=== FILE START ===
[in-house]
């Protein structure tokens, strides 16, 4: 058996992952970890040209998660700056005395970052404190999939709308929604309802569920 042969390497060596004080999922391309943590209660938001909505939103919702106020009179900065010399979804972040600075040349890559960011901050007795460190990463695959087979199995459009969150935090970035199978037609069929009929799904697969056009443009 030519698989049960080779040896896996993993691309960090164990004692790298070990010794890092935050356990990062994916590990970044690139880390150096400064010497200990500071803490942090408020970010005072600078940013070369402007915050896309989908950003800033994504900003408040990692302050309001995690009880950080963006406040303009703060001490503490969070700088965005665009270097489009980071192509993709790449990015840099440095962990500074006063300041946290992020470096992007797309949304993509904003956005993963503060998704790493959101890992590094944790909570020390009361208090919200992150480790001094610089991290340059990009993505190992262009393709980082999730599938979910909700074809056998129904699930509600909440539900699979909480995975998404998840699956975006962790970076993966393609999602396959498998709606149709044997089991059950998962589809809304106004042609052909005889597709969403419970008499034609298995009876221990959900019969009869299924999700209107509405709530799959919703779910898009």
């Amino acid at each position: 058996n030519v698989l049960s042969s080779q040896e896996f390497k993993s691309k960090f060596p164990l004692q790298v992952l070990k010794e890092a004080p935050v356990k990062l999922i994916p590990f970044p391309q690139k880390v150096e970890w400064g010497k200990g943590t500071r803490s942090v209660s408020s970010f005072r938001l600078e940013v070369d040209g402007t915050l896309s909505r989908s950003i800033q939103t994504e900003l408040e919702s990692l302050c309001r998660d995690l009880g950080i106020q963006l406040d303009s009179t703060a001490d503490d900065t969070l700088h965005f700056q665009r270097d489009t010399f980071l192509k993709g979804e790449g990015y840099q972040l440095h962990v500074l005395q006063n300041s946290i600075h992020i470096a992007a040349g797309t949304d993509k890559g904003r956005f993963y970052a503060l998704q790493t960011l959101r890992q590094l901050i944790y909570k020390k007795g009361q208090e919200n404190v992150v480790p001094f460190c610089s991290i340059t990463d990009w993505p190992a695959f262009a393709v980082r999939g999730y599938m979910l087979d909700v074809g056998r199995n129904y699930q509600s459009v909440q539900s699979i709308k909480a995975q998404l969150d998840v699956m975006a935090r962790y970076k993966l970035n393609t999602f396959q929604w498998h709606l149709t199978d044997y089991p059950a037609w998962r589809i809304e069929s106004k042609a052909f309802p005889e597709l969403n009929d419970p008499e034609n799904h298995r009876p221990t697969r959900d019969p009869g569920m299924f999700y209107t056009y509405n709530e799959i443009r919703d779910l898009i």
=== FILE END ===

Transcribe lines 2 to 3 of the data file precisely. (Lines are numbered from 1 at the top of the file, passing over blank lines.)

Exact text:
């Protein structure tokens, strides 16, 4: 058996992952970890040209998660700056005395970052404190999939709308929604309802569920 042969390497060596004080999922391309943590209660938001909505939103919702106020009179900065010399979804972040600075040349890559960011901050007795460190990463695959087979199995459009969150935090970035199978037609069929009929799904697969056009443009 030519698989049960080779040896896996993993691309960090164990004692790298070990010794890092935050356990990062994916590990970044690139880390150096400064010497200990500071803490942090408020970010005072600078940013070369402007915050896309989908950003800033994504900003408040990692302050309001995690009880950080963006406040303009703060001490503490969070700088965005665009270097489009980071192509993709790449990015840099440095962990500074006063300041946290992020470096992007797309949304993509904003956005993963503060998704790493959101890992590094944790909570020390009361208090919200992150480790001094610089991290340059990009993505190992262009393709980082999730599938979910909700074809056998129904699930509600909440539900699979909480995975998404998840699956975006962790970076993966393609999602396959498998709606149709044997089991059950998962589809809304106004042609052909005889597709969403419970008499034609298995009876221990959900019969009869299924999700209107509405709530799959919703779910898009």
């Amino acid at each position: 058996n030519v698989l049960s042969s080779q040896e896996f390497k993993s691309k960090f060596p164990l004692q790298v992952l070990k010794e890092a004080p935050v356990k990062l999922i994916p590990f970044p391309q690139k880390v150096e970890w400064g010497k200990g943590t500071r803490s942090v209660s408020s970010f005072r938001l600078e940013v070369d040209g402007t915050l896309s909505r989908s950003i800033q939103t994504e900003l408040e919702s990692l302050c309001r998660d995690l009880g950080i106020q963006l406040d303009s009179t703060a001490d503490d900065t969070l700088h965005f700056q665009r270097d489009t010399f980071l192509k993709g979804e790449g990015y840099q972040l440095h962990v500074l005395q006063n300041s946290i600075h992020i470096a992007a040349g797309t949304d993509k890559g904003r956005f993963y970052a503060l998704q790493t960011l959101r890992q590094l901050i944790y909570k020390k007795g009361q208090e919200n404190v992150v480790p001094f460190c610089s991290i340059t990463d990009w993505p190992a695959f262009a393709v980082r999939g999730y599938m979910l087979d909700v074809g056998r199995n129904y699930q509600s459009v909440q539900s699979i709308k909480a995975q998404l969150d998840v699956m975006a935090r962790y970076k993966l970035n393609t999602f396959q929604w498998h709606l149709t199978d044997y089991p059950a037609w998962r589809i809304e069929s106004k042609a052909f309802p005889e597709l969403n009929d419970p008499e034609n799904h298995r009876p221990t697969r959900d019969p009869g569920m299924f999700y209107t056009y509405n709530e799959i443009r919703d779910l898009i």